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Emily Chiem_1B
Posts: 21
Joined: Fri Sep 25, 2015 3:00 am


Postby Emily Chiem_1B » Tue Dec 01, 2015 8:14 pm

Is the titrant always either a strong acid or strong base? Or can it also be either a weak acid or base?

Reine Nakamura 1C
Posts: 38
Joined: Fri Sep 25, 2015 3:00 am

Re: Titrant

Postby Reine Nakamura 1C » Tue Dec 01, 2015 8:28 pm

I'm pretty sure titrants are always strong acids or bases, because they completely ionize in solution. This way, you know the concentration of the titrant and can determine moles of H30+ or OH- (depending on if it's a strong acid or base). From there, you can use this value to calculate the pH of the solution after the addition of titrant or whatever the question asks you for!
Hopefully this clears things up a little!

Posts: 20
Joined: Fri Sep 25, 2015 3:00 am

Re: Titrant

Postby kristinstlew » Thu Dec 03, 2015 10:16 pm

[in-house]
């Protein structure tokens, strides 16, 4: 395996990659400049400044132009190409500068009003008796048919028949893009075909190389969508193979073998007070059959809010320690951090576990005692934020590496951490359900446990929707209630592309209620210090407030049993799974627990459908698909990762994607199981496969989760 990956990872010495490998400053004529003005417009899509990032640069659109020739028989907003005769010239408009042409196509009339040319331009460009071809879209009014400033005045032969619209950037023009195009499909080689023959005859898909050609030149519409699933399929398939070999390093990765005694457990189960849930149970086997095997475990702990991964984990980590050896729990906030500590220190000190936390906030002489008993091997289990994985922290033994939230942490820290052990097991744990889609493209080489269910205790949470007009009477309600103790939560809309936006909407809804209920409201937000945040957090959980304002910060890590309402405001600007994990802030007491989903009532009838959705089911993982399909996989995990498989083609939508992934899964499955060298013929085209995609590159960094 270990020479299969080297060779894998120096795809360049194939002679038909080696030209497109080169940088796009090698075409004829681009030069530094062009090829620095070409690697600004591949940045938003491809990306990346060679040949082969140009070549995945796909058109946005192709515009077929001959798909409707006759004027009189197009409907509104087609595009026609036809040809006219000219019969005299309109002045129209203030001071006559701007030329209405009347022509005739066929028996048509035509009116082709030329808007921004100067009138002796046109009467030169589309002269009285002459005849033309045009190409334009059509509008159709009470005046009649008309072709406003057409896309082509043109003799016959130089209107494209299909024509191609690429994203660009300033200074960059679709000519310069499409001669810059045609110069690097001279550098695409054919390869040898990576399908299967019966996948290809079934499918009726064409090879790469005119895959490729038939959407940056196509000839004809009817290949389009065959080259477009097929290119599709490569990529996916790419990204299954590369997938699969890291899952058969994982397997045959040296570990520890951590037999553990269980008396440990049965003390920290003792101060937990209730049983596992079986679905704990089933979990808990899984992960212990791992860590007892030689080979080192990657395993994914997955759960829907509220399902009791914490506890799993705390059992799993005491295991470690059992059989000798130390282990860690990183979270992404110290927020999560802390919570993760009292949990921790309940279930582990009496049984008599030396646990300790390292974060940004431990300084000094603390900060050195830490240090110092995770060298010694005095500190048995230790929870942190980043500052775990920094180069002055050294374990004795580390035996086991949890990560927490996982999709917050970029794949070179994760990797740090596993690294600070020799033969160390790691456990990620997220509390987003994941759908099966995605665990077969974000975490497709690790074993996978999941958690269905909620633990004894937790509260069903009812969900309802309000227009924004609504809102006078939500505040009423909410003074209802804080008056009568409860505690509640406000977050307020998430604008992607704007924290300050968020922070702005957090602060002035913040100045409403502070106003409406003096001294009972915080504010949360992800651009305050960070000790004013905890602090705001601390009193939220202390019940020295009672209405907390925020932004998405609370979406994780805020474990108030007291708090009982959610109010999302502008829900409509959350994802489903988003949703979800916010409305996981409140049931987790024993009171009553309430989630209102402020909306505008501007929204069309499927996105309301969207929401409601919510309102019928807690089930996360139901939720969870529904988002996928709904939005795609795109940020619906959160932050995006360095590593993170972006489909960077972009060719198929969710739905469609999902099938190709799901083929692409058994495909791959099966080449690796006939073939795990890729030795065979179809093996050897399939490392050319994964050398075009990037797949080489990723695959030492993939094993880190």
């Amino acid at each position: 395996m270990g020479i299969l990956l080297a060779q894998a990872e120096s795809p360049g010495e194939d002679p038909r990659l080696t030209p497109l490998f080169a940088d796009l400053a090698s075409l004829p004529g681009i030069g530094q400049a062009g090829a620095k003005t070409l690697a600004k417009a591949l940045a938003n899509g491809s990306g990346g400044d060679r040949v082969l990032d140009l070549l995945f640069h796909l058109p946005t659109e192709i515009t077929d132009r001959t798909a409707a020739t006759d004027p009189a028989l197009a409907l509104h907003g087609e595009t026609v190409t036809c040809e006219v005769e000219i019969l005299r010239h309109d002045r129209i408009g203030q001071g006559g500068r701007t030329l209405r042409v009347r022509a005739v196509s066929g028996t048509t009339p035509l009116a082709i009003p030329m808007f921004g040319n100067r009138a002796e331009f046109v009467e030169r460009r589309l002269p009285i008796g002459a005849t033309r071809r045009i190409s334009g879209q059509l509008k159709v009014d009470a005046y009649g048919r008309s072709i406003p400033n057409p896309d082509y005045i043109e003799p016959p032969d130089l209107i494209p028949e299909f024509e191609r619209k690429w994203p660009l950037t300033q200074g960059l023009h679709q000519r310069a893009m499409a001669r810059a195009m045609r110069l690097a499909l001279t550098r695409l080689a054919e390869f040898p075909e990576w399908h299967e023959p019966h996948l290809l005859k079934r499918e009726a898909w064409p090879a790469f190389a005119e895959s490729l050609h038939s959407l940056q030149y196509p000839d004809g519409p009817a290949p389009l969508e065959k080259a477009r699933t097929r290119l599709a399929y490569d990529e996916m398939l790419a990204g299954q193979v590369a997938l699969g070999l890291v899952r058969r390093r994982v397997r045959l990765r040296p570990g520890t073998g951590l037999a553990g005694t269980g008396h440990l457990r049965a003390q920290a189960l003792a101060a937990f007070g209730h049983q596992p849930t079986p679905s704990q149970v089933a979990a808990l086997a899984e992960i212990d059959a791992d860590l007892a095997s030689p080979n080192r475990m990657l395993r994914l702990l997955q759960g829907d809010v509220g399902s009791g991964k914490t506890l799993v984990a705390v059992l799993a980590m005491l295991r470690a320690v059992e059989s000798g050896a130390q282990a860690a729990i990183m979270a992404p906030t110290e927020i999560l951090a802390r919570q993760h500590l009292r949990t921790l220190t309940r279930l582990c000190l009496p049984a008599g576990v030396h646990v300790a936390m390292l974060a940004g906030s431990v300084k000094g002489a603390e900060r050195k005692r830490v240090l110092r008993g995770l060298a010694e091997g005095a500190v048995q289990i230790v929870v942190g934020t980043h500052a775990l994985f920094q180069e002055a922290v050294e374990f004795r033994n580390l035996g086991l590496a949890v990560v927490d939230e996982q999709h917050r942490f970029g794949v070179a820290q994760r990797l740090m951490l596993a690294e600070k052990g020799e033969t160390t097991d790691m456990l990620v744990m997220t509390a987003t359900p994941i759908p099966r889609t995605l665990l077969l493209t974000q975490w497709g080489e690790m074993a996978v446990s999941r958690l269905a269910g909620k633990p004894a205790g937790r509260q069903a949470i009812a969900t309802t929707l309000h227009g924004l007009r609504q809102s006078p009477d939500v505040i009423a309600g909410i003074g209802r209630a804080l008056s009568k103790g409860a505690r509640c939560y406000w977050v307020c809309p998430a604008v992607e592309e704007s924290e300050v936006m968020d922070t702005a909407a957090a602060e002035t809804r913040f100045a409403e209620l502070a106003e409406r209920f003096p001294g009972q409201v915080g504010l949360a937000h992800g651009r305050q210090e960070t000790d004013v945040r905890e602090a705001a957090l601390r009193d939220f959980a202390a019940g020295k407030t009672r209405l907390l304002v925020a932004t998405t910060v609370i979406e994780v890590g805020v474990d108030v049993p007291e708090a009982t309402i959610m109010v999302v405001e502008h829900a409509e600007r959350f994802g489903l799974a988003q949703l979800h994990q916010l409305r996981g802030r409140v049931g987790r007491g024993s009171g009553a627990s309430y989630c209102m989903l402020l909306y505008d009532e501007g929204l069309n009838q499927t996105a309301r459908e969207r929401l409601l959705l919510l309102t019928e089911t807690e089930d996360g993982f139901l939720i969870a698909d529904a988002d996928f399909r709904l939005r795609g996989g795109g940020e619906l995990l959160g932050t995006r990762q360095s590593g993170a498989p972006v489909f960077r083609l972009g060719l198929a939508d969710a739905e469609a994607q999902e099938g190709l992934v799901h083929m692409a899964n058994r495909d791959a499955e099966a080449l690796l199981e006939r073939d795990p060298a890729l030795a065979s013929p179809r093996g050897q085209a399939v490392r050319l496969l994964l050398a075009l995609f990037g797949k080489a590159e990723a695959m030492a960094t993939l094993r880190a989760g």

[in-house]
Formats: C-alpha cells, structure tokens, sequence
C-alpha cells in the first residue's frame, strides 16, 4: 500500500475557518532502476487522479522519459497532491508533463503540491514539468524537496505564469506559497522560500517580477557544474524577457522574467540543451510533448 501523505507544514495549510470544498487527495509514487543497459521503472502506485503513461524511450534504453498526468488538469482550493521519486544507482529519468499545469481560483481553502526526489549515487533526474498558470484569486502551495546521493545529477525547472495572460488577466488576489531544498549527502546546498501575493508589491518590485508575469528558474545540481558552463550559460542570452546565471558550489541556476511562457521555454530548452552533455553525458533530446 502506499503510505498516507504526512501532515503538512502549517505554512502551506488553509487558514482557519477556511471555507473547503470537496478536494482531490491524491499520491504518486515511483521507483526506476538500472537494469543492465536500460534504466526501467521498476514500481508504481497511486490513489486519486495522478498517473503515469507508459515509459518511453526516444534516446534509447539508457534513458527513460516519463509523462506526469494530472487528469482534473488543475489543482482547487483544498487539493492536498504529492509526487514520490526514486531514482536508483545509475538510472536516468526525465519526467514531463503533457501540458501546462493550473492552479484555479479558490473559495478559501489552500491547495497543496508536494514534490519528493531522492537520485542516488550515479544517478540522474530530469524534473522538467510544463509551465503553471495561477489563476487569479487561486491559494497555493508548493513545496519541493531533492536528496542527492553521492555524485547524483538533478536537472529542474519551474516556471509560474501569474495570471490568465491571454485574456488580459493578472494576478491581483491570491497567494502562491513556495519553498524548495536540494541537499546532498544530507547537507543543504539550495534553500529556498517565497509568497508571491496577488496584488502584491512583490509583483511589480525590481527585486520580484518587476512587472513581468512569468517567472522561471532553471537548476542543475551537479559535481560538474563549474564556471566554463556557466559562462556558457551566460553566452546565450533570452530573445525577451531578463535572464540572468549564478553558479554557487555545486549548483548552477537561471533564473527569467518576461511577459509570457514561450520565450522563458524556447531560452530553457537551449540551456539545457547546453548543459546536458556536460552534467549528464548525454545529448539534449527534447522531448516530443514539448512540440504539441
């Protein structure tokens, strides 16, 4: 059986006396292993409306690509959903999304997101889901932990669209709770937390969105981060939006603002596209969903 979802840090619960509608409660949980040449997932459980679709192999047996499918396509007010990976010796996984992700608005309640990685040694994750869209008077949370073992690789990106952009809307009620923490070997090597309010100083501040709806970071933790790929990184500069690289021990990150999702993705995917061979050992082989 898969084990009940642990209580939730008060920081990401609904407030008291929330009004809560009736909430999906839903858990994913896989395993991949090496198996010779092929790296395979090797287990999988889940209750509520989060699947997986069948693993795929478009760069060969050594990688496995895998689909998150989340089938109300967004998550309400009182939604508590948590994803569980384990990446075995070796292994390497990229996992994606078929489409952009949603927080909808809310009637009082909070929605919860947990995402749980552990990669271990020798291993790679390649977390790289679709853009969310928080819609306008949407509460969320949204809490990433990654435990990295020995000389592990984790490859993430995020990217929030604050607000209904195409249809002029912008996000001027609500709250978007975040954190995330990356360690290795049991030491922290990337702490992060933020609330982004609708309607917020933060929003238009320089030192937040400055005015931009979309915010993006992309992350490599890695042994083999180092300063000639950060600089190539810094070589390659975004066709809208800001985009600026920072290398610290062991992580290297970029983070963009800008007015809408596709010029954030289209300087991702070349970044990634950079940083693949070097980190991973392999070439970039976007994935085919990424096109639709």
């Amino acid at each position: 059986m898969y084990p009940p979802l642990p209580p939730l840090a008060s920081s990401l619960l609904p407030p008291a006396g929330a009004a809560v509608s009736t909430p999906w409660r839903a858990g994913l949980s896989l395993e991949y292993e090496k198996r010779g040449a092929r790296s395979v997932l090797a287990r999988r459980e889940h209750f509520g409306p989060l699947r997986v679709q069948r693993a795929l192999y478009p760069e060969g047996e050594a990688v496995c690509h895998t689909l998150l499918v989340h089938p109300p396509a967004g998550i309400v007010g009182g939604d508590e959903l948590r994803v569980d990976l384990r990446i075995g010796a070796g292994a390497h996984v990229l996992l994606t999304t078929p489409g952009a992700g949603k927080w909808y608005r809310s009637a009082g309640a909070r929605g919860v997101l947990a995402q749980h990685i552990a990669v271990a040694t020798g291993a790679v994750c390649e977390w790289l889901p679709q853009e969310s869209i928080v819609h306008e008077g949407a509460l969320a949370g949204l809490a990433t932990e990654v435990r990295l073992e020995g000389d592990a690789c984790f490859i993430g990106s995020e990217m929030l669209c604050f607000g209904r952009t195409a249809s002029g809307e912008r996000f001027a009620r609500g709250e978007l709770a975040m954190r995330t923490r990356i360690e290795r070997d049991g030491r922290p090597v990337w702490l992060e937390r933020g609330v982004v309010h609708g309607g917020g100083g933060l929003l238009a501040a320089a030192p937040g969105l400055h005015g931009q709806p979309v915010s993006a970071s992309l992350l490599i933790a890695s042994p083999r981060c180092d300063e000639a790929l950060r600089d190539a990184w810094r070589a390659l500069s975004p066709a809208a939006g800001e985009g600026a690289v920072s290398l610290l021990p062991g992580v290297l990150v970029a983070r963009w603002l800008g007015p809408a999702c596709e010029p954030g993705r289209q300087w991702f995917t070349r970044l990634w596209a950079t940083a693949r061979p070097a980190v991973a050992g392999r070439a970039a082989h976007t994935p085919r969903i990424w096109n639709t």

Titrants can only be strong acids or bases, whereas the sample you add titrants to can be a weak acid, a weak base, a strong acid or a strong base.
There are 4 possible combinations:
1) Strong Acid (sample) and Strong Base (Titrant)
2) Strong Base (sample) and Strong Acid (Titrant)
3) Weak Acid (sample) and Strong Base (Titrant)
4) Weak Base (sample) and Strong Acid (Titrant)

Chiara R 1K
Posts: 22
Joined: Fri Sep 25, 2015 3:00 am

Re: Titrant

Postby Chiara R 1K » Thu Dec 03, 2015 11:18 pm

Additionally, I believe the titrant is always a strong acid or a strong base because they are easier to work with since they ionize completely. In an experimental setting, you would be choosing the titrant to you want to use, so it would be best to choose one that would make the calculations the easiest!

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